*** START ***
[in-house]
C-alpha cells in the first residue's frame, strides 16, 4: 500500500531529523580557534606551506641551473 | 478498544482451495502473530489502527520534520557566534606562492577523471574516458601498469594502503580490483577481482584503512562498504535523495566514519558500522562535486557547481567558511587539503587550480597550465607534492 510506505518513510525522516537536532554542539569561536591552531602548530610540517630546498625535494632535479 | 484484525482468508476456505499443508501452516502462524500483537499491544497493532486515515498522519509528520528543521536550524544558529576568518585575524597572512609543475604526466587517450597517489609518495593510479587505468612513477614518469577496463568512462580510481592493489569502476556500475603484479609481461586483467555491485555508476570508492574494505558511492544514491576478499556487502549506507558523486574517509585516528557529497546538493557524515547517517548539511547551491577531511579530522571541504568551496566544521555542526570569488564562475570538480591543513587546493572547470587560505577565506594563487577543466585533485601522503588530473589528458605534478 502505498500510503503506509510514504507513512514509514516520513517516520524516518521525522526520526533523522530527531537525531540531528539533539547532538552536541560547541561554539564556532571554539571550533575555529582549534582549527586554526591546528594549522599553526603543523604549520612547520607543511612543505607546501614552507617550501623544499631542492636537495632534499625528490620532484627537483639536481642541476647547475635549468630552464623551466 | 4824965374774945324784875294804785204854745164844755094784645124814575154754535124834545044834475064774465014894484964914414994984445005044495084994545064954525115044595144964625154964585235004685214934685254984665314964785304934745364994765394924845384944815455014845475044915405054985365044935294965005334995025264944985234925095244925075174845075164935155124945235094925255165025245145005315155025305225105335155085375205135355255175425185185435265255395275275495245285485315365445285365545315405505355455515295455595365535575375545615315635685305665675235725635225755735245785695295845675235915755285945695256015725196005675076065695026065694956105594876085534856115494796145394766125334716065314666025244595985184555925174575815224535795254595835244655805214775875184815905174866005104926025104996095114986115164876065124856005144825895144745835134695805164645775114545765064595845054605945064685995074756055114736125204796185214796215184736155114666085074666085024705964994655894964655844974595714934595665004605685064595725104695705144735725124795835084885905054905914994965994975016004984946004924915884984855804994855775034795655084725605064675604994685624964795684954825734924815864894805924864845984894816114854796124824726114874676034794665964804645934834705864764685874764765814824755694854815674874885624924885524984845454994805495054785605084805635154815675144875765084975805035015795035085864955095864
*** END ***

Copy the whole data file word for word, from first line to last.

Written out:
[in-house]
C-alpha cells in the first residue's frame, strides 16, 4: 500500500531529523580557534606551506641551473 | 478498544482451495502473530489502527520534520557566534606562492577523471574516458601498469594502503580490483577481482584503512562498504535523495566514519558500522562535486557547481567558511587539503587550480597550465607534492 510506505518513510525522516537536532554542539569561536591552531602548530610540517630546498625535494632535479 | 484484525482468508476456505499443508501452516502462524500483537499491544497493532486515515498522519509528520528543521536550524544558529576568518585575524597572512609543475604526466587517450597517489609518495593510479587505468612513477614518469577496463568512462580510481592493489569502476556500475603484479609481461586483467555491485555508476570508492574494505558511492544514491576478499556487502549506507558523486574517509585516528557529497546538493557524515547517517548539511547551491577531511579530522571541504568551496566544521555542526570569488564562475570538480591543513587546493572547470587560505577565506594563487577543466585533485601522503588530473589528458605534478 502505498500510503503506509510514504507513512514509514516520513517516520524516518521525522526520526533523522530527531537525531540531528539533539547532538552536541560547541561554539564556532571554539571550533575555529582549534582549527586554526591546528594549522599553526603543523604549520612547520607543511612543505607546501614552507617550501623544499631542492636537495632534499625528490620532484627537483639536481642541476647547475635549468630552464623551466 | 4824965374774945324784875294804785204854745164844755094784645124814575154754535124834545044834475064774465014894484964914414994984445005044495084994545064954525115044595144964625154964585235004685214934685254984665314964785304934745364994765394924845384944815455014845475044915405054985365044935294965005334995025264944985234925095244925075174845075164935155124945235094925255165025245145005315155025305225105335155085375205135355255175425185185435265255395275275495245285485315365445285365545315405505355455515295455595365535575375545615315635685305665675235725635225755735245785695295845675235915755285945695256015725196005675076065695026065694956105594876085534856115494796145394766125334716065314666025244595985184555925174575815224535795254595835244655805214775875184815905174866005104926025104996095114986115164876065124856005144825895144745835134695805164645775114545765064595845054605945064685995074756055114736125204796185214796215184736155114666085074666085024705964994655894964655844974595714934595665004605685064595725104695705144735725124795835084885905054905914994965994975016004984946004924915884984855804994855775034795655084725605064675604994685624964795684954825734924815864894805924864845984894816114854796124824726114874676034794665964804645934834705864764685874764765814824755694854815674874885624924885524984845454994805495054785605084805635154815675144875765084975805035015795035085864955095864